- An article at The Mary Sue proposed talking to leaders in the fanfic and fanart worlds to get a better sense of what inspired them to create, how they feel about the higher profile, and how they see their work being devalued—not just in the media but from within the assumed safe space of fandom.” The article discussed community, representation, bullying, and mocking of fanworks.
- MTV.com promoted a video produced by Amplify with fangirls defining themselves by what they weren’t, including taking a stand against RPS, and stalking celebrities. Amplify promotes music performers and is a Twitter-specific outlet that will utilize its auto play video. “As the ultimate live platform, we see Twitter as the ideal distribution network to reach a global audience instantly with the content they want to see and can’t get anywhere else. We want to create the MTV of 2015, reacting to news, music, technology, pop culture, and influencers within the hour.”
- Following the trend of an increasing number of music and social media personalities, Officially K Music promoted VAV’s selection of a fandom name after voting took place on their social media accounts. However originality is becoming a problem. “Since Vamps was already chosen as a fandom name for another band, they changed the “s” to a “z” and viola! Vampz was created!”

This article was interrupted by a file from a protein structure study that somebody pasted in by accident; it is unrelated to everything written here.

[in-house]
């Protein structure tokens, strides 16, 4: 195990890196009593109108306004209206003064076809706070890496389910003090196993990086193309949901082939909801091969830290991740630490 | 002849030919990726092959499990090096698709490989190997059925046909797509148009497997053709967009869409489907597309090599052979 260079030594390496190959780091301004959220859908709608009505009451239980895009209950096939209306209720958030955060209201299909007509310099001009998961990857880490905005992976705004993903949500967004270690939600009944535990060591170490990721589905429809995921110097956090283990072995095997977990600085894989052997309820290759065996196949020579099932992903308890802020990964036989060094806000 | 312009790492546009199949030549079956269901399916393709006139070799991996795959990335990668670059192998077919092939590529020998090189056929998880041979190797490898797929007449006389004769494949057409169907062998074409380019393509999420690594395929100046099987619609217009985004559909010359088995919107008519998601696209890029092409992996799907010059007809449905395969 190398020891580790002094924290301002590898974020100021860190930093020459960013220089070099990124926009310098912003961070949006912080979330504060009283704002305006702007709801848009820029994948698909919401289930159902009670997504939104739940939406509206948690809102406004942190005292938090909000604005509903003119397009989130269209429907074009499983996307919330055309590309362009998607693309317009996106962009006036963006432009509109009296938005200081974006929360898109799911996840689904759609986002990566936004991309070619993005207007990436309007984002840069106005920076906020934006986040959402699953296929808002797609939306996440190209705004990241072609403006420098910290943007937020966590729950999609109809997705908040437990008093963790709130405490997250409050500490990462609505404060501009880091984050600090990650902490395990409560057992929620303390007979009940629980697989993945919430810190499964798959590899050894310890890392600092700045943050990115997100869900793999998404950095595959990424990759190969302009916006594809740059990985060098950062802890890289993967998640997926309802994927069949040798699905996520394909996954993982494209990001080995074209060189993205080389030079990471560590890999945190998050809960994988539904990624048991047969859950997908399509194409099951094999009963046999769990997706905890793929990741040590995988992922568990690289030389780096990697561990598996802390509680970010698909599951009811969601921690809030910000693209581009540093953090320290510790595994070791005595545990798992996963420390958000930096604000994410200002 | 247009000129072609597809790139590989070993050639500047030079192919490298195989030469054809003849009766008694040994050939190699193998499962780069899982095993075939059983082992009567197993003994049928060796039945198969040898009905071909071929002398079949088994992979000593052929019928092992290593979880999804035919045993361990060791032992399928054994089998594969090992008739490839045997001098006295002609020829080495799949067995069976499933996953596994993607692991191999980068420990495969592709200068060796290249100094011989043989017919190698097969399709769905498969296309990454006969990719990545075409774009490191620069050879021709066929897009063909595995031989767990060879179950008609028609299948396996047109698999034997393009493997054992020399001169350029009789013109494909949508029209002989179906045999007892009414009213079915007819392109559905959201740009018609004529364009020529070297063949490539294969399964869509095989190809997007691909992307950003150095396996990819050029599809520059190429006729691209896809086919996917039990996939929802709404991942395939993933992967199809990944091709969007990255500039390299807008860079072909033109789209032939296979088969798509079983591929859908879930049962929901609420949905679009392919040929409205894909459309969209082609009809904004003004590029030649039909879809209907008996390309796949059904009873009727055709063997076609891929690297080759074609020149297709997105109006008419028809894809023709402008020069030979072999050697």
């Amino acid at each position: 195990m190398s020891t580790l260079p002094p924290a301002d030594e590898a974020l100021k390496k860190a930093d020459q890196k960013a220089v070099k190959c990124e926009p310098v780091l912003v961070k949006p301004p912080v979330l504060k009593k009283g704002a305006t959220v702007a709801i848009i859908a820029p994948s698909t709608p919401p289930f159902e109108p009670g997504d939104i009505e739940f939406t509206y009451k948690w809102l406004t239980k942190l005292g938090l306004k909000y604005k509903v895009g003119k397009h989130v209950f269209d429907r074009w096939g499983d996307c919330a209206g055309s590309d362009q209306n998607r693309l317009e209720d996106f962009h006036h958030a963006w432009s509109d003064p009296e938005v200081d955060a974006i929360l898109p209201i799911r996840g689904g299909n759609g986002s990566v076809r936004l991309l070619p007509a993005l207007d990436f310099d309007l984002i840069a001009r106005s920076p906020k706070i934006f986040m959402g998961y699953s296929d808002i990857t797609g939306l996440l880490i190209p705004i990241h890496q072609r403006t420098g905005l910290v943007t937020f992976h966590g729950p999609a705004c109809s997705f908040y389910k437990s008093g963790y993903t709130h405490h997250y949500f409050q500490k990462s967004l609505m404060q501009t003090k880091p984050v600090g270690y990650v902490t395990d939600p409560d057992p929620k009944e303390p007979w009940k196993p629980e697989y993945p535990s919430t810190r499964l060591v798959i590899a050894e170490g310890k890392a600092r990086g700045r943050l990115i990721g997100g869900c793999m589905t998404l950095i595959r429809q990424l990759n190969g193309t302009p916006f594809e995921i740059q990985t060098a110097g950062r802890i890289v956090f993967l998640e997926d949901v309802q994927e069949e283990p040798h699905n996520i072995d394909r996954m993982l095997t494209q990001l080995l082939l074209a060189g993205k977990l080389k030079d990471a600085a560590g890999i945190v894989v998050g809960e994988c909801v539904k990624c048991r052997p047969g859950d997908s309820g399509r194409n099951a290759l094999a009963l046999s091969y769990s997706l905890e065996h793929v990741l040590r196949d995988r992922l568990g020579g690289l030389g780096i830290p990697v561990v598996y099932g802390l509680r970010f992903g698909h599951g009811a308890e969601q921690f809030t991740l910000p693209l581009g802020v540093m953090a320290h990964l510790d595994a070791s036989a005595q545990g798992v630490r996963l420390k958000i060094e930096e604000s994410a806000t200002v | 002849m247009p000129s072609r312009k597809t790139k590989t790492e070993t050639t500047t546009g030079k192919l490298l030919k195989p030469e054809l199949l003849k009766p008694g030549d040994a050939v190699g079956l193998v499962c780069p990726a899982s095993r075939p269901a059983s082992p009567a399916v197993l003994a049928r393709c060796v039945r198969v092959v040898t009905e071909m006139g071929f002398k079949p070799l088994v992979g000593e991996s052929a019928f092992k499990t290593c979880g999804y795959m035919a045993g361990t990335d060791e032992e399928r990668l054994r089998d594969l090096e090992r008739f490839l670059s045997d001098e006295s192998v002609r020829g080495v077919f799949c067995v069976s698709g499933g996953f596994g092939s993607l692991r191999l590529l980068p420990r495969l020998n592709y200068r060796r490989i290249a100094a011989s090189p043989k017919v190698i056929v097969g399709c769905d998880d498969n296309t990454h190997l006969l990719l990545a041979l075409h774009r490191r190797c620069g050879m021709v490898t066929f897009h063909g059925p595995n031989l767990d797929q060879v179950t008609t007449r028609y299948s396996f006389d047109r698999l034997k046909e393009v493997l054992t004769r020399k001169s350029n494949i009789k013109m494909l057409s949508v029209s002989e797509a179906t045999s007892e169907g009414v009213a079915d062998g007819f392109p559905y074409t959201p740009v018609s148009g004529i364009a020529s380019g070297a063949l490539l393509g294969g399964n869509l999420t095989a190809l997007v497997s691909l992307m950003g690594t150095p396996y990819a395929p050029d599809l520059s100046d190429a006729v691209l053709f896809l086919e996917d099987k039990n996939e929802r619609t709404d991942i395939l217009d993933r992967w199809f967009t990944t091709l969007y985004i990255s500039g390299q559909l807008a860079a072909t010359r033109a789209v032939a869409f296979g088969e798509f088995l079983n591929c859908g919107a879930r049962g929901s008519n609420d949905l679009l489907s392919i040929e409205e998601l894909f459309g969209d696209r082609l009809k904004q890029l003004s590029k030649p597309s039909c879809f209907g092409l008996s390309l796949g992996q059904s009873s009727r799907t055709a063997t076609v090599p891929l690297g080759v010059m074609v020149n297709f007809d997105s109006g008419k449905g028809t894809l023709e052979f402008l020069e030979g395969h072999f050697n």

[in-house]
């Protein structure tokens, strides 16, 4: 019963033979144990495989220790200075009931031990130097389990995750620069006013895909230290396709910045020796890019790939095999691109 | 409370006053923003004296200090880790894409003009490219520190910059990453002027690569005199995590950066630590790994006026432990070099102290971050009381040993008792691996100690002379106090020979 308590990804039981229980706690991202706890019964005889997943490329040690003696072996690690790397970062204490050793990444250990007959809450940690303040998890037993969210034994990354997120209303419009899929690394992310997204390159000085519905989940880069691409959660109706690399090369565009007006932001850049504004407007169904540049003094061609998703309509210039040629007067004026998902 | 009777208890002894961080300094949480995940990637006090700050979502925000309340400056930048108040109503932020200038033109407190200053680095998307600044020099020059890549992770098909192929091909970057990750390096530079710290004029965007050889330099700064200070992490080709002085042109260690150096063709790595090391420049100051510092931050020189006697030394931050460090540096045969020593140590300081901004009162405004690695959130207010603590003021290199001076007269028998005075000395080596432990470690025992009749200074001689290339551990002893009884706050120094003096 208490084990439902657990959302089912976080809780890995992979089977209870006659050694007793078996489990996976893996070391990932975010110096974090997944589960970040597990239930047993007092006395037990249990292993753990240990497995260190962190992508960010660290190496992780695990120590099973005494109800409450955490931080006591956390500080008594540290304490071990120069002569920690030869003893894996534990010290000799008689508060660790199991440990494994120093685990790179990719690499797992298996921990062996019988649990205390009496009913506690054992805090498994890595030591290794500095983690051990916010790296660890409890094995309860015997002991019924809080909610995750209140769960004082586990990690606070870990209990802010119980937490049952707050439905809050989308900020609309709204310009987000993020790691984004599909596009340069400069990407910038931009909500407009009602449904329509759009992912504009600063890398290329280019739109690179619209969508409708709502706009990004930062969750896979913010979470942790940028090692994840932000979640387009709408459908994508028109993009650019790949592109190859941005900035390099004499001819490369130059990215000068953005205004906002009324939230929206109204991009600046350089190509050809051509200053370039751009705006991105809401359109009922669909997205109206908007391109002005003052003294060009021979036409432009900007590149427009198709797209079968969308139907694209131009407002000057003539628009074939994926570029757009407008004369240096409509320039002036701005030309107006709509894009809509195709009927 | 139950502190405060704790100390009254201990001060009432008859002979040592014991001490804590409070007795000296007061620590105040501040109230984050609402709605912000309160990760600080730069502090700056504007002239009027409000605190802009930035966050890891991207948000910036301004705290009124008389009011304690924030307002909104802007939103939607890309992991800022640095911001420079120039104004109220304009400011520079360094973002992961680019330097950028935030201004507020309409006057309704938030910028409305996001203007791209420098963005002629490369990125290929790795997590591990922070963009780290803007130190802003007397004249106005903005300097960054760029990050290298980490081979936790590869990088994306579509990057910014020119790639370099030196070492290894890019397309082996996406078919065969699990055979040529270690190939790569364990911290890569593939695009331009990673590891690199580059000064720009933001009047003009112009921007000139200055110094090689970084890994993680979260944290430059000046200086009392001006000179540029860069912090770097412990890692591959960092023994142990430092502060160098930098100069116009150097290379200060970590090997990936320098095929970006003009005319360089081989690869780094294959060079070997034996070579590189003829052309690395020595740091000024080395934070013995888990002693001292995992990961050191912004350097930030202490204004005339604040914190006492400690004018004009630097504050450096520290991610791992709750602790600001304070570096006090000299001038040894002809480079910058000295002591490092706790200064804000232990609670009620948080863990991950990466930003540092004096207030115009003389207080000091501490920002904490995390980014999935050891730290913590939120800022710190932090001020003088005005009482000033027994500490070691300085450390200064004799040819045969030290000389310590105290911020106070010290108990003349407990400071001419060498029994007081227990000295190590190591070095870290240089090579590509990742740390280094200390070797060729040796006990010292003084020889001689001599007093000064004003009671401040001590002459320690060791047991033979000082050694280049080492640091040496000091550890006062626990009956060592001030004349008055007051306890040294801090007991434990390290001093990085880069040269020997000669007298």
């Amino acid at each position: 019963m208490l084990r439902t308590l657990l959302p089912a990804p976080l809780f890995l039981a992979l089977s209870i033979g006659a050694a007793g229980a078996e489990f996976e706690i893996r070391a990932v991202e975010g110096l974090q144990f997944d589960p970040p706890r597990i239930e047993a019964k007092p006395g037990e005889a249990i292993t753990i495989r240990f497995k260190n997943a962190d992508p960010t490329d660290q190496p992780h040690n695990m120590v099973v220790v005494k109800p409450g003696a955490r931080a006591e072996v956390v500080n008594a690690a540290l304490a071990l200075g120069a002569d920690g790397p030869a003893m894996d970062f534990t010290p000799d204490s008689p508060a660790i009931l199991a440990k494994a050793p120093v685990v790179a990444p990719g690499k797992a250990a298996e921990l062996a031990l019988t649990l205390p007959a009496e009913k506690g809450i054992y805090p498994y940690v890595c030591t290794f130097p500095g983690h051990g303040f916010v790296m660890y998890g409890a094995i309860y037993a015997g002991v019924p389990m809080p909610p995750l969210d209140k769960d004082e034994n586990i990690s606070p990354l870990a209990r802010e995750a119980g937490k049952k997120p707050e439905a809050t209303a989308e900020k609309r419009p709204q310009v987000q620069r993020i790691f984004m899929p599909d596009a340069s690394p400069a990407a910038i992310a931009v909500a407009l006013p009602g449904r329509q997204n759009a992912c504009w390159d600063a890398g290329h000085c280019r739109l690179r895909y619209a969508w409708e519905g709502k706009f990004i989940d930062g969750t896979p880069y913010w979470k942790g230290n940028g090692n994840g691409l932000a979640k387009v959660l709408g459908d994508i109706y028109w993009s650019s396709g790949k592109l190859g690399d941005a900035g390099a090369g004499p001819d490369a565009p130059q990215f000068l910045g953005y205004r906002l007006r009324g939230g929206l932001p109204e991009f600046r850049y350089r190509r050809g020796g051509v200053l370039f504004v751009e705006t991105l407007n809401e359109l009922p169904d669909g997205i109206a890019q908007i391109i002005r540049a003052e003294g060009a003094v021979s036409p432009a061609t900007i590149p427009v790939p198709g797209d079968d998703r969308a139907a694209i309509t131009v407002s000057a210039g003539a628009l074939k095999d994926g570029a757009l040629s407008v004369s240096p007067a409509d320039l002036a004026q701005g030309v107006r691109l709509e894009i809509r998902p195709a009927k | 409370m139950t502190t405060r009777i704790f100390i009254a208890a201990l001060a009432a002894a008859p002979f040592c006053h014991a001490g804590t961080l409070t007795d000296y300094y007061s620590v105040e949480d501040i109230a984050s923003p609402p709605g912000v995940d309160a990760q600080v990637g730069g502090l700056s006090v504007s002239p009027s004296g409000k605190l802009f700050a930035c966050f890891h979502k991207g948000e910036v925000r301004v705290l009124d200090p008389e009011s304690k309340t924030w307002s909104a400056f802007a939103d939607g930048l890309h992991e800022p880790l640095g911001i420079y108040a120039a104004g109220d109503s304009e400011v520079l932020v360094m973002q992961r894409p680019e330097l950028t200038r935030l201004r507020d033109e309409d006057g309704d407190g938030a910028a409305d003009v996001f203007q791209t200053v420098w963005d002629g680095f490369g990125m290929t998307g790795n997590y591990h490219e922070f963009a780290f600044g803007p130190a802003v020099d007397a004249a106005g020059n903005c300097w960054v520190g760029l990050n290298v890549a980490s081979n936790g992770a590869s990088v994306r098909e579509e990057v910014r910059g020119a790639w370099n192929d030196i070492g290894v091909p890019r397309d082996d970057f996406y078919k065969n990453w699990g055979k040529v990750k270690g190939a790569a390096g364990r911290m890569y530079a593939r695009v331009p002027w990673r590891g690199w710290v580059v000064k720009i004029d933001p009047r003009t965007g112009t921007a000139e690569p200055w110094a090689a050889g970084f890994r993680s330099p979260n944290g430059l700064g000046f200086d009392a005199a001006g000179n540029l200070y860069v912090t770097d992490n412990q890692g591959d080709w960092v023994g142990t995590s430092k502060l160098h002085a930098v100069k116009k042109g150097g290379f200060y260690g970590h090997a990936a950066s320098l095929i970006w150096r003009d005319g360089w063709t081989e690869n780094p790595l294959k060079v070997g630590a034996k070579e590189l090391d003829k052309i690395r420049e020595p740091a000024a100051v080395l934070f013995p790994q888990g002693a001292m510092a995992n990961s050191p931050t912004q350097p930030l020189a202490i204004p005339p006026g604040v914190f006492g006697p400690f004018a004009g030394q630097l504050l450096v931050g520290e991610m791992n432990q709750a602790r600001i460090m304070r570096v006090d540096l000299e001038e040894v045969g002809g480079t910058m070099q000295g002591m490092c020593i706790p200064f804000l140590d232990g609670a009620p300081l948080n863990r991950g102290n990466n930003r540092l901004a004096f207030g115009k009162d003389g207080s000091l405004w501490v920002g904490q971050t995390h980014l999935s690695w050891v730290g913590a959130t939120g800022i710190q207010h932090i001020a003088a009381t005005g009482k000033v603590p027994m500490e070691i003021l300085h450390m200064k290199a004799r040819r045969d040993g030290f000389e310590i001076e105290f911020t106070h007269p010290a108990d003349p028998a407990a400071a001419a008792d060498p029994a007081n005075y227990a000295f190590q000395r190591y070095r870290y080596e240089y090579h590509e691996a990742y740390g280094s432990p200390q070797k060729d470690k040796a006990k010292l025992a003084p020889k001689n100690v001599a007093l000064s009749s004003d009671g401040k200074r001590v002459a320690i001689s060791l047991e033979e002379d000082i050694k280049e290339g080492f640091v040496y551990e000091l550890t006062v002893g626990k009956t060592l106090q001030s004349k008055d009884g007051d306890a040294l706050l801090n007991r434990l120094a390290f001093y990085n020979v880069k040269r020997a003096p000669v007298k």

- The New Statesman reminded people that fandoms aren’t exclusively for any one gender. “[Y]ou might not have noticed that you were surrounded by female Star Wars fans all these years because you were the one who rendered them invisible. Women who like things such as Star Wars, or comics, or anything else that leads journalists to write those painful ‘not just for boys anymore’ trend stories, have had to take it from all sides. Enthusiasm for something seen as the province of men clashes with mainstream perceptions of femininity. Even women liking this stuff in the context of traditionally feminized fan spaces, like fanfiction, find themselves fending off assumptions from men and women alike, perhaps the accusation that they are sexualizing something too much, or they are placing too much weight on the emotional elements of a storyline. Basically, that they’re liking the thing the wrong way.”
Fanlore was created on the principle that having fans define themselves and include their many points of view was the best way to create a fandom resource. Help build it by starting an account and adding in your own experiences!
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